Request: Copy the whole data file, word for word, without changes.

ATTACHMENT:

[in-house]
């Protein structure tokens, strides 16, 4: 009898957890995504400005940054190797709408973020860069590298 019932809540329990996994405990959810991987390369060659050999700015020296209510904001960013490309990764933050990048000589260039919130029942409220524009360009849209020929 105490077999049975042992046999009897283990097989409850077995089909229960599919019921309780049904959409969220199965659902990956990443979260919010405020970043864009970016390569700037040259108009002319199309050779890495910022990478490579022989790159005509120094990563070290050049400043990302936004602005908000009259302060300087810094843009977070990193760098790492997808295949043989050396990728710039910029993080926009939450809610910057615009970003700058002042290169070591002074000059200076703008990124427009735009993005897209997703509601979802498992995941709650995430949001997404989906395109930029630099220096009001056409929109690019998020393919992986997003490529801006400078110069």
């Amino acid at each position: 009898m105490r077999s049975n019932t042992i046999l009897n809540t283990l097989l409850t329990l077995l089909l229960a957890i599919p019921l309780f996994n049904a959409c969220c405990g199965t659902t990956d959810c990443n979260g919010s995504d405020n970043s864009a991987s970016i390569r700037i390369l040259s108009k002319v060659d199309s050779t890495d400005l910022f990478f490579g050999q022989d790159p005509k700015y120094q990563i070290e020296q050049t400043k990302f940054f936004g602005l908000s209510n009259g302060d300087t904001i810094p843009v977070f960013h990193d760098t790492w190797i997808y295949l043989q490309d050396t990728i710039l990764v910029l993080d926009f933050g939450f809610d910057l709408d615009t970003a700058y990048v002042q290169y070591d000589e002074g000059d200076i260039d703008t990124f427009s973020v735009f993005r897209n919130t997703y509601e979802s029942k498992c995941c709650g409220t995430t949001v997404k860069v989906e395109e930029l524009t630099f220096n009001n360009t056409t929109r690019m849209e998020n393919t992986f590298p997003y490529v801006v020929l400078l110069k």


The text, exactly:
[in-house]
């Protein structure tokens, strides 16, 4: 009898957890995504400005940054190797709408973020860069590298 019932809540329990996994405990959810991987390369060659050999700015020296209510904001960013490309990764933050990048000589260039919130029942409220524009360009849209020929 105490077999049975042992046999009897283990097989409850077995089909229960599919019921309780049904959409969220199965659902990956990443979260919010405020970043864009970016390569700037040259108009002319199309050779890495910022990478490579022989790159005509120094990563070290050049400043990302936004602005908000009259302060300087810094843009977070990193760098790492997808295949043989050396990728710039910029993080926009939450809610910057615009970003700058002042290169070591002074000059200076703008990124427009735009993005897209997703509601979802498992995941709650995430949001997404989906395109930029630099220096009001056409929109690019998020393919992986997003490529801006400078110069």
């Amino acid at each position: 009898m105490r077999s049975n019932t042992i046999l009897n809540t283990l097989l409850t329990l077995l089909l229960a957890i599919p019921l309780f996994n049904a959409c969220c405990g199965t659902t990956d959810c990443n979260g919010s995504d405020n970043s864009a991987s970016i390569r700037i390369l040259s108009k002319v060659d199309s050779t890495d400005l910022f990478f490579g050999q022989d790159p005509k700015y120094q990563i070290e020296q050049t400043k990302f940054f936004g602005l908000s209510n009259g302060d300087t904001i810094p843009v977070f960013h990193d760098t790492w190797i997808y295949l043989q490309d050396t990728i710039l990764v910029l993080d926009f933050g939450f809610d910057l709408d615009t970003a700058y990048v002042q290169y070591d000589e002074g000059d200076i260039d703008t990124f427009s973020v735009f993005r897209n919130t997703y509601e979802s029942k498992c995941c709650g409220t995430t949001v997404k860069v989906e395109e930029l524009t630099f220096n009001n360009t056409t929109r690019m849209e998020n393919t992986f590298p997003y490529v801006v020929l400078l110069k």